"A guy who throws that hard can only be expected to have that kind of success," said Mike James, Percival's closest friend in the Angel bullpen.
"He throws harder than anybody I've ever caught," catcher Greg Myers said. "I know my hand hurts and swells up after I catch him."
Combine an almost unhittable heater, ongoing lessons from Smith and a healthy dose of flakiness and you can understand why Percival became such a smash.
In a bullpen stocked with veterans such as Smith, John Habyan and Bob Patterson, Percival and James formed a tag team devoted to having fun during games.
One would catch the other off guard, slug him in the chest or the leg, nothing you wouldn't see outside your average junior high school lunch room.
The veterans watched and wondered what could possibly be going through the minds of their young teammates. Smith usually napped in the clubhouse until the late innings and missed the antics of Percival and James.
"After 125 games your eyelids get heavy," James said. "I'm not saying I don't love it, but . . . "
So Percival and James kept each other in the game by not concentrating on it.
"Having him around makes it easier," Percival said of James. "It's hard to be a weirdo by yourself. I hate to be too serious in the bullpen. Half the time I don't know the score out there."
Quickly, Percival realized how that sounded, and launched into a explanation of how the score really doesn't matter. He simply has to punch out the opposing batters until it's Smith's turn to take over in the ninth.
"You have to approach it the same whether it's a 10-0 game or a 2-1 game," Percival said. "It's just my style. I hate to give up a hit no matter what the score is. I hate to give up a run no matter what the score is.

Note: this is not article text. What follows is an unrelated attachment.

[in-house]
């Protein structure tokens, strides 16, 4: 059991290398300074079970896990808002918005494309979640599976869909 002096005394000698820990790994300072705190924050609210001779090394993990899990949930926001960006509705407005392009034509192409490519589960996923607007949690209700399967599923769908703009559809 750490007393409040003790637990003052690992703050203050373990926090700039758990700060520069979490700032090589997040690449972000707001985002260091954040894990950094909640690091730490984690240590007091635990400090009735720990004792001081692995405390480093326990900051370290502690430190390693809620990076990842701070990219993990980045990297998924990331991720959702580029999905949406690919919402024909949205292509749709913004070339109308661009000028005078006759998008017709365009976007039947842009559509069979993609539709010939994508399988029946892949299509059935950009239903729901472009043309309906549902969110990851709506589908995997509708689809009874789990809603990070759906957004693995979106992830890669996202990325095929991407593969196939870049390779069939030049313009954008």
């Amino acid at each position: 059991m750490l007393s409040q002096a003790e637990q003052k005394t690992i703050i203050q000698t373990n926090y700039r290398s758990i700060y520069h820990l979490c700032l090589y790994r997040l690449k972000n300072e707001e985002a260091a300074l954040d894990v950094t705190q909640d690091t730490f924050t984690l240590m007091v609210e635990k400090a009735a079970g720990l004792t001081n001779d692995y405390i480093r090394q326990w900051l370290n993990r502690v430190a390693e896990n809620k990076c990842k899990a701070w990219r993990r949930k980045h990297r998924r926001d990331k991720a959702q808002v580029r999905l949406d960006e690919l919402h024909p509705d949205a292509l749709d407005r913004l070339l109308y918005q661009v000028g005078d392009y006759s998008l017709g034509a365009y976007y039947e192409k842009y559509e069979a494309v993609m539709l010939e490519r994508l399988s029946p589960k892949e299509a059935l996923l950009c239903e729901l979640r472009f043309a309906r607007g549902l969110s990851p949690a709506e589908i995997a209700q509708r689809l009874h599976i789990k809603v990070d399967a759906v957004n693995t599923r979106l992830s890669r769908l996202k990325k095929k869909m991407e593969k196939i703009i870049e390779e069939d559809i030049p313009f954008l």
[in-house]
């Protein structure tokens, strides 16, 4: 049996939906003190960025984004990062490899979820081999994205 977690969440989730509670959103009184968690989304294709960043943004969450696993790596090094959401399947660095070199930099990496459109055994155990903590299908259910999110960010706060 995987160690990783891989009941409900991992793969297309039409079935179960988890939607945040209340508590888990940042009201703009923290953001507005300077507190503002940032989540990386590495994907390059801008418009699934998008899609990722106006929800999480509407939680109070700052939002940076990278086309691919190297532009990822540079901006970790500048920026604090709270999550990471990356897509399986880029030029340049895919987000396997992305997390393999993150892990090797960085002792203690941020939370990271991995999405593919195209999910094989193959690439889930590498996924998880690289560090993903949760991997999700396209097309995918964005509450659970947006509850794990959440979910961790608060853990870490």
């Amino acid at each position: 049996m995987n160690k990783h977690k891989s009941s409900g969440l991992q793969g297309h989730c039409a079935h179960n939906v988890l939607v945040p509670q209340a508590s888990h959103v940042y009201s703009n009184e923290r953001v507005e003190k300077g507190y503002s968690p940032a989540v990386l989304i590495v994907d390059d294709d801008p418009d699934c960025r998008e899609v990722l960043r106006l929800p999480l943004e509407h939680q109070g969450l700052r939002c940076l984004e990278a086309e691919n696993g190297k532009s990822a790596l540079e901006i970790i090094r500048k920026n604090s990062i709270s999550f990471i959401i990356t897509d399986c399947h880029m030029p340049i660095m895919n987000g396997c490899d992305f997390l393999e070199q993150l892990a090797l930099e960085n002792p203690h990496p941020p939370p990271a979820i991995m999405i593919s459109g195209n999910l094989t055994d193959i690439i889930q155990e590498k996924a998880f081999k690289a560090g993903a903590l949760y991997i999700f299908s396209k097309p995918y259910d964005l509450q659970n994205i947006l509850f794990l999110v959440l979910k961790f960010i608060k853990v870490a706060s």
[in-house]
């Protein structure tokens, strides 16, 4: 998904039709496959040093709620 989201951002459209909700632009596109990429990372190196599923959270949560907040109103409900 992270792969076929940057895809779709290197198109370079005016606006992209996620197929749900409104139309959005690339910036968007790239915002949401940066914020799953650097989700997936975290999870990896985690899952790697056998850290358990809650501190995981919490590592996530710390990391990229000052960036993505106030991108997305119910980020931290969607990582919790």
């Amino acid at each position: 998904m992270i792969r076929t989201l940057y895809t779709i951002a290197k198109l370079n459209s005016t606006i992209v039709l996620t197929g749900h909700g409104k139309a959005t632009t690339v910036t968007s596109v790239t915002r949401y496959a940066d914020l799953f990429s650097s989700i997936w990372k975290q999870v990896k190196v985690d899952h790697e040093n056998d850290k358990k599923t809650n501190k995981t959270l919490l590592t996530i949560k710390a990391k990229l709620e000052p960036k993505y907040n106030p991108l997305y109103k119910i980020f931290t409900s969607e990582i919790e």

"I'm not going to fool anybody. I'm going to get outs with my fastball. If I get beat I get beat."
Said Manager Marcel Lachemann: "I don't think he has a problem going after anybody because he pretty much knows that's the game."
That's also been Smith's unwavering approach over the years too. Throw it hard and make the batters hit it. Simple but extremely effective.
Perhaps that's the greatest lesson to be learned from Smith, according to Percival.
"He's consistent," Percival said. "You always have to strive for that. Everybody's going to have a rough outing. You've got to stick with it. For me, I don't try to think until I get out on the mound. I just try to be myself. I don't take anything home with me--good or bad. I don't think about what I'm going to do when I'm in the bullpen."
After the All-Star break and before the Angels' late-season collapse, the routine was the same. Percival got the call to pitch the eighth inning. The bullpen gate opened. The fans seated nearby rose to their feet, cheering Percival's entrance to the field.
Often, the ovation was louder than when Smith strolled slowly to the mound.
"It's been nice," Percival said. "I work hard at what I do, so when I do have a bad night it's especially nice when there are a few fans that appreciate what I do."
Slowly, confidently, Percival grew accustomed to his role.
"For me, it's been exciting," he said. "It took a couple of months to get acclimated and loosen up. I've had a lot of fun up here. [Pitching so well] made it a lot easier for these guys to accept me. I'm sure that they see a lot of guys who don't stick in the majors."
If this season was any indication, Percival will be around for quite some time.